Twitter Is Rolling Out A Simpler Way To Report Abusive Tweets
Twitter announced today that it is giving users a simpler way to report harassment or other abusive behavior on its network. In changes to be rolled out in the coming weeks, the company said it will make the abuse reporting process more mobile friendly, require less information, “and, overall, make it simpler to flag tweets […]
Twitter announced today that it is giving users a simpler way to report harassment or other abusive behavior on its network.
In changes to be rolled out in the coming weeks, the company said it will make the abuse reporting process more mobile friendly, require less information, “and, overall, make it simpler to flag tweets and accounts for review.”
The move is a clear response to criticism that Twitter has moved too slowly to enforce its rules against harassment, prompted by high-profile incidents such as Zelda Williams being driven off Twitter after her father’s death and threats of rape and other violence related to the Gamergate controversy.
“The changes we’re announcing today to our harassment reporting process and to our block feature are representative of our broader focus on giving people more control over their own Twitter experience, including their interactions with others,” said Del Harvey, Twitter’s vice president of trust and safety, in a statement. “We’re also working to take advantage of more behavioral signals — including reports from bystanders — and using those signals to prioritize reports and speed up our review process.”
Twitter’s blog post announcing the move was short on specifics about how the new process will work. The general idea is that people reporting abuse will no longer need to fill out a lengthy online form. Further, Twitter said, people who witness abuse but aren’t receiving it directly will be able to report more easily. It also is adding a page on the desktop version of Twitter where users can review and adjust the people they have blocked in the past. Also those who have been blocked will no longer be able to see the profiles or tweets of the user who blocked them,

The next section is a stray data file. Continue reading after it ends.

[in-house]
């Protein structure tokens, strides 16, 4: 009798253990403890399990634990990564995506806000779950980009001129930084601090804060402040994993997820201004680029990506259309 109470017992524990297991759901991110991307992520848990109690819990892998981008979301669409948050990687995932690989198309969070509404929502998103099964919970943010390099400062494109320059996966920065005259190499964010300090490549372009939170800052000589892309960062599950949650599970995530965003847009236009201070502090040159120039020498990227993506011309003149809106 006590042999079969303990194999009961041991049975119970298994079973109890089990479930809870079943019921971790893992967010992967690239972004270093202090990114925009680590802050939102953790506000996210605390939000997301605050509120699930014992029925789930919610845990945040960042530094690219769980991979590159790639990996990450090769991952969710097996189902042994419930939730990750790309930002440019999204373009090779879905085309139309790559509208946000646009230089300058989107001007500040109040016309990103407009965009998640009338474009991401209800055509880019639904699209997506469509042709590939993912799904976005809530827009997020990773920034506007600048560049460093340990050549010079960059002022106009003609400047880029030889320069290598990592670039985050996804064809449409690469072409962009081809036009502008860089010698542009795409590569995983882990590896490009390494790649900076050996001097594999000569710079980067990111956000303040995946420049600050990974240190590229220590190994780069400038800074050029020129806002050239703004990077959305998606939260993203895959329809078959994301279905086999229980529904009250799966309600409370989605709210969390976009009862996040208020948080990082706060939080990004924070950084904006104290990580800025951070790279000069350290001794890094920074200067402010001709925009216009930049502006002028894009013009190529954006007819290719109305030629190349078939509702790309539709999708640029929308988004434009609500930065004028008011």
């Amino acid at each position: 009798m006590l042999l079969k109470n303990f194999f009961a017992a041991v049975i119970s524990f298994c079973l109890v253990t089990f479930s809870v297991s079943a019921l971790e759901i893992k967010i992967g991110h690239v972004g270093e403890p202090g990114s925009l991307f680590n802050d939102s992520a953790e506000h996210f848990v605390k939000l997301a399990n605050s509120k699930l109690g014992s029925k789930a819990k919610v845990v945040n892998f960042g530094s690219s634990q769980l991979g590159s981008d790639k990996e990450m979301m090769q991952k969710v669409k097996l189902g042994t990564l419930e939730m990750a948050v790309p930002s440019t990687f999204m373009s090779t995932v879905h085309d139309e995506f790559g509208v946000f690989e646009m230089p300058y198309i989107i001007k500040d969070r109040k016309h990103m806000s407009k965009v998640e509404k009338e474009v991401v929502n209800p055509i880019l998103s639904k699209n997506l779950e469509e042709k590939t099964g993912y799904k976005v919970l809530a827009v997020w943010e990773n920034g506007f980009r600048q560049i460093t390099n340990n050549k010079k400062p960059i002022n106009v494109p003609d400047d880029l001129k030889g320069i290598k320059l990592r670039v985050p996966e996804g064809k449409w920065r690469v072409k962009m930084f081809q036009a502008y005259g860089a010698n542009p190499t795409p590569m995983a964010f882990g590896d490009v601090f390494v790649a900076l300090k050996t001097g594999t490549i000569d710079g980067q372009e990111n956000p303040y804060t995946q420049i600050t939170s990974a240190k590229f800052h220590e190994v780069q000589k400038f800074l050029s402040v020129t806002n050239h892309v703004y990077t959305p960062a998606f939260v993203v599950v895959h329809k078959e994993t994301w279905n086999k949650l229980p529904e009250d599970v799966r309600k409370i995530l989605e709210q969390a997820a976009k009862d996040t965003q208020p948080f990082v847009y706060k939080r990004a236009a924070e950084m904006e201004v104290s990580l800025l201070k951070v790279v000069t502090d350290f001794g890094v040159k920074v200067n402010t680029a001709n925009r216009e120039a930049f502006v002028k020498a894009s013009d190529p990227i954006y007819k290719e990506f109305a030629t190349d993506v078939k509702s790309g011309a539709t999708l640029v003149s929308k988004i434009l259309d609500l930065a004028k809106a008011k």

Twitter’s @support account tweeted a 21-second video showing the new process on an iPhone, but the un-narrated video moves so quickly through the drill that it’s difficult to follow (as many replies to the tweet note). Your best bet is to expand the video to full screen.
Starting today we’re rolling out an improved way to flag abusive Tweets. See how it works. https://t.co/Yf6cStz0z1
— Twitter Support (@Support) December 2, 2014
Presumably, the process will be so simply that a demonstration won’t be necessary, but it seems odd that Twitter isn’t explaining the changes more fully given that they only have been rolled out to a “small group of users.”
The New York Times reported that the company is also experimenting with stronger enforcement:
Twitter is experimenting with enforcement methods to prevent the rapid creation of new accounts by anyone at the same Internet address as an account that has been banned. It intends to do more to combat impersonation on the service, and even wants to find ways to identify those who are being bullied to the point of feeling suicidal before it’s too late to help them.
Some types of harassment might soon be curbed by adapting the company’s anti-spam technology to screen out those types of messages. And Twitter is even considering whether to add a tool to allow a user to complain about multiple abusive accounts with one report, something that people targeted by hateful speech have been seeking for a long time.
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